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You might have a sports coach, but what about a CFO coach?

November 19th, 2008

With such a high level of uncertainty in the job markets I’m always keen to see what additional efforts I can take to sharpen my skillset, add more value to my current company, or expand my network. I learned a very hard lesson after my position was eliminated last year and found myself at a virtual ground zero with regards to contact data, my networking abilities, & the resources to conduct an effective job search. I discovered had to make new connections quick , and through these contacts, discovered new tools such as LinkedIn, Financial Executives International (FEI), and Financial Executives Networking Group (FENG). I also created this blog in Q1-08. It’s been a challenging year but I look back and I’m very pleased with the progress I have made.

Lately, I have been watching the Twitter postings and reading the blog entries of Cindy Kraft, who is more commonly known as the CFO Coach to her followers. I had a call with Cindy yesterday to discuss her services and what a client could expect from her should the decision be made to pursue a program. As I expected, and Cindy confirmed, we are not talking about a 4-week or 8-week program, but a longer term initiative that would be developed by both client and coach. Her approach is one of collaboration where the goals are continually reviewed and adjusted to accommodate any change in dynamics.

I spoke with Cindy about what the average candidate profile is and she mentioned that the average client is currently employed and they are looking to increase their professional skillset, both in and out of the office. She also mentioned that client engagements can range between an hourly rate and a monthly rate. With regards to her monthly rate, the expectation is that there is a weekly call that happens to ensure progress is being made on existing issues and to see if there are any new topics that need to be tabled and incorporated within the longer term plan.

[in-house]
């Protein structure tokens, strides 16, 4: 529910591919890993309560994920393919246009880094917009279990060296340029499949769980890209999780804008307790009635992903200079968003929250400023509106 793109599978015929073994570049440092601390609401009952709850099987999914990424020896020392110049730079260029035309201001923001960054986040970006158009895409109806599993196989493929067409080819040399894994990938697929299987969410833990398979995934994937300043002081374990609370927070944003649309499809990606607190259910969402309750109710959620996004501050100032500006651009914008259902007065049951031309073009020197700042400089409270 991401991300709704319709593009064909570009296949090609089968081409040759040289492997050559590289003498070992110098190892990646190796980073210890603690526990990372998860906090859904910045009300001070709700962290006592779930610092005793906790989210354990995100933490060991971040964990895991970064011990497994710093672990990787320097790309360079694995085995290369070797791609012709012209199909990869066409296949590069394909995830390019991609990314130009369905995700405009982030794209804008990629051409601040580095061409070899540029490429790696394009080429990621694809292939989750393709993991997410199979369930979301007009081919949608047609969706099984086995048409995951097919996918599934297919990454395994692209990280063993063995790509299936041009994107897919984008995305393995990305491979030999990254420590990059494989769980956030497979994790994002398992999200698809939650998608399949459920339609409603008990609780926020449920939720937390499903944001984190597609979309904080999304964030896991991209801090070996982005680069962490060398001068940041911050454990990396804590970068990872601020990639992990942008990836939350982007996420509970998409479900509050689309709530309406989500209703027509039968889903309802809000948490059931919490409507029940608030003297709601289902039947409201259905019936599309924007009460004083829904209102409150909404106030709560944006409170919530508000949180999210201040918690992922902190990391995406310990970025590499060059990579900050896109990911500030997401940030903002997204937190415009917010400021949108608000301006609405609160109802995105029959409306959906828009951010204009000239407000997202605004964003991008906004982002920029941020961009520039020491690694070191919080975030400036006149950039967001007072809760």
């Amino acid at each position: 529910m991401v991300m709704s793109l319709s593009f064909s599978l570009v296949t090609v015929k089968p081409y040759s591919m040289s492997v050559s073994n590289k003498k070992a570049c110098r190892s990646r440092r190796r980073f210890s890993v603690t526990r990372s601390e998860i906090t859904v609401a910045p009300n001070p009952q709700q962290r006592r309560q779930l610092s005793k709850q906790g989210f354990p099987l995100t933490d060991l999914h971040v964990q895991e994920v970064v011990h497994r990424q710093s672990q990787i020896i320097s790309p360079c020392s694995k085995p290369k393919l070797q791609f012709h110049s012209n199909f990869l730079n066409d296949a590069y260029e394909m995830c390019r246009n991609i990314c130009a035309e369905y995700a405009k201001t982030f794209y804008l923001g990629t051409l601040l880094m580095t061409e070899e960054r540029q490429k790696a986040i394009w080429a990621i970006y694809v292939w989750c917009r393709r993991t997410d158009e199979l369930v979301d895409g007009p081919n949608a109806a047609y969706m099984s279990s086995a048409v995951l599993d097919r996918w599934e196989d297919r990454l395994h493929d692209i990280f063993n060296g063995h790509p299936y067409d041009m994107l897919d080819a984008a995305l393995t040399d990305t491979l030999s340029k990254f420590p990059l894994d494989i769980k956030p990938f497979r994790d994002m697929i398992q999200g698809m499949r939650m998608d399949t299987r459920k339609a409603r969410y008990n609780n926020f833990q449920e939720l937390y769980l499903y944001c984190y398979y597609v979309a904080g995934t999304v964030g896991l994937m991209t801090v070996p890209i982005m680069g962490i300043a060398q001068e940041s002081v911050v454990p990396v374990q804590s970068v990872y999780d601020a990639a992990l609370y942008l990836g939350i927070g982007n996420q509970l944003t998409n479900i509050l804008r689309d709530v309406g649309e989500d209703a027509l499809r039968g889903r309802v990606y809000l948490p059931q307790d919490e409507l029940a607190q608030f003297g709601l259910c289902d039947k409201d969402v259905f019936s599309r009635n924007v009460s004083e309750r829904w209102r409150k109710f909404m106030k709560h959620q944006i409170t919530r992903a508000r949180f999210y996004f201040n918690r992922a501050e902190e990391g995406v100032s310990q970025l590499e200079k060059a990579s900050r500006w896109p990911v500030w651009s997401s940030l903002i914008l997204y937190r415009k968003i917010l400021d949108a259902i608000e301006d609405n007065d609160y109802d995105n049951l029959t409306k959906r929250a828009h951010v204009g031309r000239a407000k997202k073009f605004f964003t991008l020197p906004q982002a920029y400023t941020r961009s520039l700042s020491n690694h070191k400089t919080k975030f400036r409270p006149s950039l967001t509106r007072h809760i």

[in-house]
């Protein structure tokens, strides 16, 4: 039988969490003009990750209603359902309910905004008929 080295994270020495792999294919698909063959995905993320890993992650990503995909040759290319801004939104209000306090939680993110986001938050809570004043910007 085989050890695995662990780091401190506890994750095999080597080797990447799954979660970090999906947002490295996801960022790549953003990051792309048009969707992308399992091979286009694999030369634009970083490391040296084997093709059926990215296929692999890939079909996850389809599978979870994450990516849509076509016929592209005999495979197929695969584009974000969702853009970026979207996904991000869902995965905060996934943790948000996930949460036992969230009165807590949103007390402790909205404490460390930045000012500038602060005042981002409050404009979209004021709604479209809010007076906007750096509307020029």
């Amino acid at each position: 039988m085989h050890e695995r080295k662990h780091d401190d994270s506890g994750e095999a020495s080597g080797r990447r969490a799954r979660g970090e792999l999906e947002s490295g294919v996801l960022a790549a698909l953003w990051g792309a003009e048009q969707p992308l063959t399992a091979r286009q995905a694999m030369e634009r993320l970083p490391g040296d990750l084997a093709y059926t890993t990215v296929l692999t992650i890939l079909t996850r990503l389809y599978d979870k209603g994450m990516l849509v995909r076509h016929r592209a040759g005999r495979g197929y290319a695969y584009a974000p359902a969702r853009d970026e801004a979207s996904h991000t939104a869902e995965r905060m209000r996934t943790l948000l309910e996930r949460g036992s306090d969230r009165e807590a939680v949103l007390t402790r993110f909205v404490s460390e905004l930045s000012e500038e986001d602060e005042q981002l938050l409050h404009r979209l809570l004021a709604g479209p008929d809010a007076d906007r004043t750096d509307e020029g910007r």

For a group that is typically numbers-centric and not so high on the interpersonal skills, Cindy is one of those folks that can turn into a CFO’s best friend. When it comes to refining skillsets that will be used daily in the office, it’s a small price to pay to avoid morale issues or negative circumstance resulting from a situation that can easily be changed. For myself, it’s one of those steps that I’m strategizing to make sure that when I start I can capture the expected value and make the long-term commitment.

Thanks for reading . . . .

Jeffrey Ishmael

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